Prolific artist Georg Baselitz has redefined the conventions of painting and sculpture over the course of his sixty-year career. Born in 1938, Baselitz was expelled from art school in East Berlin in 1956 for “socio-political immaturity,” and moved to the western half of the city. By the late 1950s, he created a striking, identifiable style by reintroducing figurative images into his art. Through his style, he proposed an alternative to the modern European tradition by embracing the human subject. Baselitz’s work also engages with movements in German painting such as expressionism and with painters like Edvard Munch, while reacting to the political and cultural fallout from World War II.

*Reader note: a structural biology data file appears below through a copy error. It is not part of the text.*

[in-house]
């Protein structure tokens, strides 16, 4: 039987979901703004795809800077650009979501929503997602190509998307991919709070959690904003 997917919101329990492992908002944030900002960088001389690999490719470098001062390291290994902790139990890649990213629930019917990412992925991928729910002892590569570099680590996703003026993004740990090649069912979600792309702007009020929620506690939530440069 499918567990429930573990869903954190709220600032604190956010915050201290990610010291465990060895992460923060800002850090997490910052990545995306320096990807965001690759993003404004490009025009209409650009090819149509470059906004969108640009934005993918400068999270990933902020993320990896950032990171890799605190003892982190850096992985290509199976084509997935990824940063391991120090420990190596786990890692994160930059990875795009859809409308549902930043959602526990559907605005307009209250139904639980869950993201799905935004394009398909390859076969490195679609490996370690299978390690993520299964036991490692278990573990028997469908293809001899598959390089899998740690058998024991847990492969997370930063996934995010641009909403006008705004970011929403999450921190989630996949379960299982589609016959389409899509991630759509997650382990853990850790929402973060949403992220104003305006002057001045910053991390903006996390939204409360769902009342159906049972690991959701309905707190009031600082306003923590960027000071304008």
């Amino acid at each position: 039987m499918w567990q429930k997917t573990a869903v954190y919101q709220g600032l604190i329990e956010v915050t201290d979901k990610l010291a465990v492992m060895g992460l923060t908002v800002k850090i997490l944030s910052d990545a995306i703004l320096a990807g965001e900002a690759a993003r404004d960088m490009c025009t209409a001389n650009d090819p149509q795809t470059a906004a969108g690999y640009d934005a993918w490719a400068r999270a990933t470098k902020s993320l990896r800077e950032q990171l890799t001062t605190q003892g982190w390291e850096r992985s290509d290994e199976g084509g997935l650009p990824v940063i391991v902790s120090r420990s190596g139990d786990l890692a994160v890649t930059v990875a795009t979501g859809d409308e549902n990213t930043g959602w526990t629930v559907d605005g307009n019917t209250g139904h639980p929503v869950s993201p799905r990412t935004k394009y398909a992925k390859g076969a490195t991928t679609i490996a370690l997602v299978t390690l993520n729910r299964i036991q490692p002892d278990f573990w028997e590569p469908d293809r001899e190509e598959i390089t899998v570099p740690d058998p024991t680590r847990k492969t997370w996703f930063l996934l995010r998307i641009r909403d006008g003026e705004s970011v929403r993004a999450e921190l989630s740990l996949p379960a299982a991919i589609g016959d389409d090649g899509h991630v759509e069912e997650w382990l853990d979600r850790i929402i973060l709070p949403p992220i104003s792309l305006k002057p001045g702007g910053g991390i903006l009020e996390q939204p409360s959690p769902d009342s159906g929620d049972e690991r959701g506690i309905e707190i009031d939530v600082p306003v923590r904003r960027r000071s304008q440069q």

This long-awaited monograph follows the development of Baselitz’s unique style from his earliest work through his most recent creations in his eighth decade. Richard Calvocoressi’s masterful construction of a chronological narrative helps unpack the artist’s work in terms of the disruptions in his life—the historical upheavals he witnessed alongside his astonishing career.
Richard Calvocoressi is currently a director at Gagosian Gallery and is a former director of the Scottish National Gallery of Modern Art. He has published works on Baselitz and his contemporaries A. R. Penck, Markus Lüpertz, and Anselm Kiefer. As the curator responsible for German art at Tate, Calvocoressi was instrumental in the acquisition of Baselitz’s works for the UK national collection.